Coaching Teachers: What You Need to Know About Resistant Teachers and Setting Limits on How Many Teachers You Can Coach at One Time

 Coaching Who to Coach

It is important to keep performing your roles and responsibilities as an instructional coach, even if you come up against teachers who seem uninterested in working with you.

You never know who is watching and may want to be a part of your work as an instructional coach. In addition, you have to be mindful of how many teachers you can effectively coach at one time. Be sure to set realistic limits for yourself in order to ensure success!

What to look for in this post:
  • Teaching and coaching resistant teachers
  • How many teachers to coach at one time
If you prefer to hear me talk through this, here are two videos featuring all of this content:

Reaching and Coaching Resistant Teachers

Instructional coaching is intimidating. You have to know a lot, and you have to reach a lot of teachers. At my school, I am responsible for supporting around 150 teachers. Sometimes it can feel disappointing, because you may notice that not all teachers are equally willing to work with you.

I wanted, however, to remind you to keep pushing through. Keep performing your duties as an instructional coach. Even teachers who may be less receptive to working with you can hear about the work you do with other teachers - and they may come around.

I have certainly had teachers reach out to me because they heard about how I was supporting their colleagues. Just a friendly reminder to hang in there. Don’t take it personally if every teacher is not excited to work with you immediately.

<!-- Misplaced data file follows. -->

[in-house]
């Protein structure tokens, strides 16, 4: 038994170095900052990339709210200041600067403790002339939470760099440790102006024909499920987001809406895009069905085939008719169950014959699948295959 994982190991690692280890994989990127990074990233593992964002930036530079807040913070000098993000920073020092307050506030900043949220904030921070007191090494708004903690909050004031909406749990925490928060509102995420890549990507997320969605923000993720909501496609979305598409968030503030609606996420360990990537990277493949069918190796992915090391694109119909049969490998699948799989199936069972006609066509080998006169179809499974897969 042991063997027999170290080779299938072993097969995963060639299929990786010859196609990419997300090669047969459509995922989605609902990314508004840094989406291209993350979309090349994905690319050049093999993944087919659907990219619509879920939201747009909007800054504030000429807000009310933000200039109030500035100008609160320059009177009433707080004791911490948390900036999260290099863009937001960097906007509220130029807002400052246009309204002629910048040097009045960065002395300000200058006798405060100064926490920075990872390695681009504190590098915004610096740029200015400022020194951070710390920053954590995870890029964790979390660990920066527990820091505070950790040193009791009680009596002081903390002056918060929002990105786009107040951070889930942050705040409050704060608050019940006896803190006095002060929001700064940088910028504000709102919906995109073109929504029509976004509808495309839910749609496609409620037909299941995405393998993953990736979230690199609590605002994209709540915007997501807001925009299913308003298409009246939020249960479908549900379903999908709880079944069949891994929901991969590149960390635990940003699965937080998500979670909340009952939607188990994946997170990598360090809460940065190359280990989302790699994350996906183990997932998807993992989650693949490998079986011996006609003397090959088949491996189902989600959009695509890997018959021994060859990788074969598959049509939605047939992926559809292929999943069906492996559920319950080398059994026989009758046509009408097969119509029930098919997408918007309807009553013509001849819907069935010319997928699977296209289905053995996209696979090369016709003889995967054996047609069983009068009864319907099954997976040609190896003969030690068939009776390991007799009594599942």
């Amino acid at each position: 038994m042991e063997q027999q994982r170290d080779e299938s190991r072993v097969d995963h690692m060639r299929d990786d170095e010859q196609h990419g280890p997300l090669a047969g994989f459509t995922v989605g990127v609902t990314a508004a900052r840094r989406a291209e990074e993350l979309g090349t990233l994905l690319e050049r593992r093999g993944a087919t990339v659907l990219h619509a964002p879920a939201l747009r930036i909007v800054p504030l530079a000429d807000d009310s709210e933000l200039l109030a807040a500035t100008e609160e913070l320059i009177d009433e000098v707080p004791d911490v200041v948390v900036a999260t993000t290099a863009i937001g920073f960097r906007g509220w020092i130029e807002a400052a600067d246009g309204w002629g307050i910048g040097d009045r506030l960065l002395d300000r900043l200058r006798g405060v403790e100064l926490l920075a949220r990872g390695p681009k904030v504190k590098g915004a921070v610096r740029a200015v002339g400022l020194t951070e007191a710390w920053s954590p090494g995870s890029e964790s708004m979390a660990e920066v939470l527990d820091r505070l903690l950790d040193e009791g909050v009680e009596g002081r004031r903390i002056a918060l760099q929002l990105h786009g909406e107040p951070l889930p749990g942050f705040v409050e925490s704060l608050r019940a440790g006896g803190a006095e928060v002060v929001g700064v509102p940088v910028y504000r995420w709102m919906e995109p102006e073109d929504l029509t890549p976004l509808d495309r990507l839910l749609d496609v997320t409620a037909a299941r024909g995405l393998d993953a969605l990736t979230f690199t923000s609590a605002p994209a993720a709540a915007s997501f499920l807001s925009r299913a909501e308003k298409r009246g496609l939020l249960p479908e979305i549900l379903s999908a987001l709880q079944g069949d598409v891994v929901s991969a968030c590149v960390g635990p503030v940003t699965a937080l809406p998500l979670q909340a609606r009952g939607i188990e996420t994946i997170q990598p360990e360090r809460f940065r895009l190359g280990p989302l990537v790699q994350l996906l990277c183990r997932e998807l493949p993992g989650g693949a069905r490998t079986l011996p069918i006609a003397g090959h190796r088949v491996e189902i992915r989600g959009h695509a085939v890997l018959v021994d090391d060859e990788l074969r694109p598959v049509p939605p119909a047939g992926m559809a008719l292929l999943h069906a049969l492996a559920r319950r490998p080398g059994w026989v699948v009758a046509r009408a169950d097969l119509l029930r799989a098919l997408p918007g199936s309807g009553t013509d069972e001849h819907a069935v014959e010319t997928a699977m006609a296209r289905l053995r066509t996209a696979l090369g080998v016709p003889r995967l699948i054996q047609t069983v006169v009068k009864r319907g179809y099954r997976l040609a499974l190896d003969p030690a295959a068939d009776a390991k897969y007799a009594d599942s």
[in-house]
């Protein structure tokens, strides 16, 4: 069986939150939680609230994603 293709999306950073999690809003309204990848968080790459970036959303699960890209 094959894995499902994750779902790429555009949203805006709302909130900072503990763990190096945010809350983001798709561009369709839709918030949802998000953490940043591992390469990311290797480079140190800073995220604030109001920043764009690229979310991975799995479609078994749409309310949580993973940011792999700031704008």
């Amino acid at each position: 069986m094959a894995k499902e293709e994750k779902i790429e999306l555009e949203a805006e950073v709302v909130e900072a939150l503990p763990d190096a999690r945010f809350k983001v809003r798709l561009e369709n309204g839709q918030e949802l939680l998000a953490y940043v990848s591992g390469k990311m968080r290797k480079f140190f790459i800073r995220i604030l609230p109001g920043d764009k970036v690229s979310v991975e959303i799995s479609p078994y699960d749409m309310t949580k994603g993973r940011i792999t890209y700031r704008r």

Building TRUST with one teacher can lead to other teachers trusting you, too.

How Many Teachers to Coach at One Time

As an instructional coach, you may be aware that “coaching cycles” are all the rage. When I first started coaching teachers, I thought I had to do coaching cycles with all of the teachers all the time. Given the large number of teachers I support, however, I quickly realized that was not going to be sustainable.

There is a difference between coaching cycles, which involves deep and continuous work, versus supporting teachers. Can I support 150 teachers? Yes. Can I coach them all deeply? No.

Depending on which sources you are looking at, research says we can maintain meaningful coaching relationships with between six and twelve teachers at a time. In my mind, then, that is the maximum amount of coaching cycles I can do. The urge is often to do more, but I encourage you to try to limit yourself. It will become too challenging to keep all the details straight in your head, and you may start to confuse what you are doing with each individual teacher. No matter how great your notes are, you just cannot work with that many teachers well. Stick with six to twelve as your magic number, and you will find your work with teachers to be more manageable.

Research finds that 6-12 teachers is the MAGIC number for effective instructional coaching.

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